It’s a simple, borderline-positive-affirmation-esque shift. But what makes the discouraged-to-driven shift different than any old affirmation (or any BS click-baity strategy that ultimately just tells you to look on the bright side) is that with affirmations you need to talk yourself into believing the phrase. The discouraged-to-driven shift is easier to recognize as truth right off the bat. You’ve got PROOF from your life to support this fact. Times you’ve succeeded. Times you’ve soared. It’s just that it’s a whole lot easier to praise ambition and drive when things are actually going your way. So in frustrating or deflating times, it’s essential to remind yourself of your true nature.

In frustrating or deflating times, it's essential to remind yourself of your true nature. Click To Tweet

When you’re feeing discouraged, remind yourself that there is a big world out there that’s more than big enough to fit your unique level of ambition, intensity, and courage. All people have that electric drive in them. But not all people are brave enough to explore where it can lead them. It’s easier to give into the slump than it is to slowly-but-surely soar. You choose to go for the “soar” even though it requires you to show up, both physically and emotionally. You fall down and have to improvise at times, and if you’re like me and would rather have a list of to-dos to get to-DONE, it’s never going to be comfortable. But you’ll get there. That drive is part of what makes you extraordinary.

Side note – don’t you think I’ve stopped making lists in my life. It’s just not an *addiction* anymore. There was a time I thought my lists were what kept me motivated…but now I realize that it’s just the opposite. My lists are just byproducts of the motivation that sets everything in motion in the first place. There’s a whole lot in my life I’m just not able to list out and check off in sequence. Like what happens after you move across the country. Or what happens when you leave a job. But I know I’m a doer, and I know whatever the slump, I’ll find a way through.

There are unknowns and there are pivots, and there are times when it feels like you don’t even know where to start getting started. I get it. But the small step of identifying and trusting who you are at your core is the perfect small step to get the ball rolling. It’s not about how far you fall, it’s about how high you bounce. It’s not about how low you slump, it’s about how high you soar.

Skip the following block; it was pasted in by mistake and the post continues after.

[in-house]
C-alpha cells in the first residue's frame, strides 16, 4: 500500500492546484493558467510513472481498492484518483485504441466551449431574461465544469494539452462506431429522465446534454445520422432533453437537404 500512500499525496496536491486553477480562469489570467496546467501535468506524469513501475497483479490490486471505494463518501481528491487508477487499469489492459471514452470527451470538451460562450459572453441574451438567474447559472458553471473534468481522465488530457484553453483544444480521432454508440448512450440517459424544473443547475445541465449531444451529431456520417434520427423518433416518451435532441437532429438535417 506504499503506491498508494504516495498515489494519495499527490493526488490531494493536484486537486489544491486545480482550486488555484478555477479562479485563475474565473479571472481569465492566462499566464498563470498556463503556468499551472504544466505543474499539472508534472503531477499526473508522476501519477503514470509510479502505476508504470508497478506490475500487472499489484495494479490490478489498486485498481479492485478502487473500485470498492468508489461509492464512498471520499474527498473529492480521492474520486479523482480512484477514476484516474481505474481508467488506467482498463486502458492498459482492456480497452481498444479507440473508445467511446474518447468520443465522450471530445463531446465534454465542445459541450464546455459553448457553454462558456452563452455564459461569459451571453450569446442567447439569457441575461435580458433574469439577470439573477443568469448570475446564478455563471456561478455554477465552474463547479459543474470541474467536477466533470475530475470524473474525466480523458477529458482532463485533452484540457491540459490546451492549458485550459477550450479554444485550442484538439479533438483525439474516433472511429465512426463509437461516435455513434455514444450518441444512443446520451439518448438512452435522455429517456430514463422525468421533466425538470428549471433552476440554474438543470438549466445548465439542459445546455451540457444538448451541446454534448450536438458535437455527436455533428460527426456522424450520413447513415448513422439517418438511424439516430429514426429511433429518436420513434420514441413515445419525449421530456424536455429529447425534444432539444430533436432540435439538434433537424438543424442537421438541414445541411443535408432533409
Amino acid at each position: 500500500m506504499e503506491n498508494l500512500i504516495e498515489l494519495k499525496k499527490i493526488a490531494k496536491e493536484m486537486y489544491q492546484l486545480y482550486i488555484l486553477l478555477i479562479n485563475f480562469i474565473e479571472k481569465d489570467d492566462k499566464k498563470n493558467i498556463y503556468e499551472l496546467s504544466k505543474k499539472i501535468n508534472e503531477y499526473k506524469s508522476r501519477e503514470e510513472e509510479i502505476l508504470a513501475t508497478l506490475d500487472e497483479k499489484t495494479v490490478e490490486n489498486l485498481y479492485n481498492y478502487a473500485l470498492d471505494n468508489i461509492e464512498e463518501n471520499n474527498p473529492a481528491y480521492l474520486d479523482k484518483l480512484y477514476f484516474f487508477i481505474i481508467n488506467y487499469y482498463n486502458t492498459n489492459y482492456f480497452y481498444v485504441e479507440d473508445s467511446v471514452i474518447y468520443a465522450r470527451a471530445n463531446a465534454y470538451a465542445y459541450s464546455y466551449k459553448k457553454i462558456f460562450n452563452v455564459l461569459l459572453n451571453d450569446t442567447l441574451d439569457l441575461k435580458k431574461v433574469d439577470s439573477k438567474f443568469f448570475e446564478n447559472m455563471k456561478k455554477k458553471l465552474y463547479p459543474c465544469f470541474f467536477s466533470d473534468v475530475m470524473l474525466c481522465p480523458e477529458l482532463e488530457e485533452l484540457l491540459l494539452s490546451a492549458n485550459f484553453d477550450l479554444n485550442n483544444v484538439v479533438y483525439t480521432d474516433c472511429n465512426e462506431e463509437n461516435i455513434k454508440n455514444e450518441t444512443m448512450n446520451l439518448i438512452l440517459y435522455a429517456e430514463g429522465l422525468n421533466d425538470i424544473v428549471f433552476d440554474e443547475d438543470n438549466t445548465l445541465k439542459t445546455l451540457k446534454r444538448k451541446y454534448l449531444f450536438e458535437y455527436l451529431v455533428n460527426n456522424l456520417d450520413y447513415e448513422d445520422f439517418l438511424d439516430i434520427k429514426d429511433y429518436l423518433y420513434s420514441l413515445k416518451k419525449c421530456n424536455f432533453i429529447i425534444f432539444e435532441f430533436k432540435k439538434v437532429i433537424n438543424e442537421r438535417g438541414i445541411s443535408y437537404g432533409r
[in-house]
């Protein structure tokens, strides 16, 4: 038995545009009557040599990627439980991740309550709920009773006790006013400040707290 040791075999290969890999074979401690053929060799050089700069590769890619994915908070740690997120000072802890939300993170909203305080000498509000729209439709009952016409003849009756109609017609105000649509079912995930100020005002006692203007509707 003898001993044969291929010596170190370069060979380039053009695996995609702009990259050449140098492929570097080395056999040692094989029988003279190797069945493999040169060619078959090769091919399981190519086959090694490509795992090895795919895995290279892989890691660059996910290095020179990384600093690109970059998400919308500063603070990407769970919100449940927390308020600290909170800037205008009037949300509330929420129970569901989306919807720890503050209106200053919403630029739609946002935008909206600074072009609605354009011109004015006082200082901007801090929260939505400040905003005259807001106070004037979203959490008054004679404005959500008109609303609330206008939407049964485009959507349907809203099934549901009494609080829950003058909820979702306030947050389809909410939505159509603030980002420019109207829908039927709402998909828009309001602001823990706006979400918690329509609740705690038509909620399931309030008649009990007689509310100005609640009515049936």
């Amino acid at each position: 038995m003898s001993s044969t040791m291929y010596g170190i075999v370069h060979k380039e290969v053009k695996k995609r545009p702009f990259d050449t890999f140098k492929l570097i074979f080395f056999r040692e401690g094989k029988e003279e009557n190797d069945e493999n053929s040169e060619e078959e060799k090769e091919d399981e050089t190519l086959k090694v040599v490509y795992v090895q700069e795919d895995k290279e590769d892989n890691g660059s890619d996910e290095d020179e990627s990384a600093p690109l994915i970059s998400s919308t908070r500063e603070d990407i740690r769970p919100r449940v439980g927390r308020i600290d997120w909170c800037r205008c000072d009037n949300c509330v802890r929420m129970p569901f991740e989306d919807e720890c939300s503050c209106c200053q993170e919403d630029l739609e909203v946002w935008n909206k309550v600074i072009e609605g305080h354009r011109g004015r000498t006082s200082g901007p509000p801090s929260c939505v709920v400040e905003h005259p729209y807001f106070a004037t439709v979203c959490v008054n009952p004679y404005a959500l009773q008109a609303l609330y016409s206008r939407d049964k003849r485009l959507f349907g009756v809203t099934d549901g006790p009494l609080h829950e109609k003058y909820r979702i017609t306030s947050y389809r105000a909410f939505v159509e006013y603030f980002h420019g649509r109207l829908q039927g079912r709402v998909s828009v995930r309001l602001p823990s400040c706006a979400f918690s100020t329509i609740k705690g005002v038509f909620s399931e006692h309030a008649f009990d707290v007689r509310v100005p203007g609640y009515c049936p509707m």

feeling-defeated-getting-motivated
It's not about how low you slump, it's about how high you soar. Click To Tweet


Never miss a post. Ever. Sign up + join the WANT movement:


Seventeen-Point-Five: The Underestimation of our Unforeseen Strength.

Seventeen-Point-Five: The Underestimation of our Unforeseen Strength.

Body Community Love Motivation + Inspiration Shift Of Power Work

Another day at the gym, another chance to fit in some resistance work. It was crowded on the floor, the weight rack reminding me of the produce shelves at Trader Joe’s Chelsea on Sunday evenings: picked over, plowed through, only a few choices left now that the “good ones” were gone. I was left with my own personal equivalent of bruised-up apples and overripe bananas and strange veggie combos that no one else wants to cook.

In fitness – specifically, resistance training – there are two main schools of thought: you lift light with high reps, or you lift heavy with less reps. For me, someone once told me along the way that lifting lower weights until fatigue was the way to go. Eight-to-ten-pounders it was, then. No more, rarely less. It maintains “lean muscle,” I was told. It burns what you don’t want and keeps what you do. 

Which technique was actually “better” or not is besides the point. If I’m being honest with myself (which I always try to do), I stuck with the advice I did because it was easy. I knew exactly what to expect. It was familiar. And even when I felt myself getting stronger, which I did every now and again, I shied away from the larger weights not because I feared I wouldn’t get “results” – but because I was scared I would be disappointed with myself if I couldn’t lift them to begin with.

Sighing at the lack of ten-pounders on the rack, I picked up the only option under sixty pounds available: 17.5. I had to look down to make sure I’d grabbed the right one. It can’t be, I thought. Why did I think this would be so insurmountably heavy?

~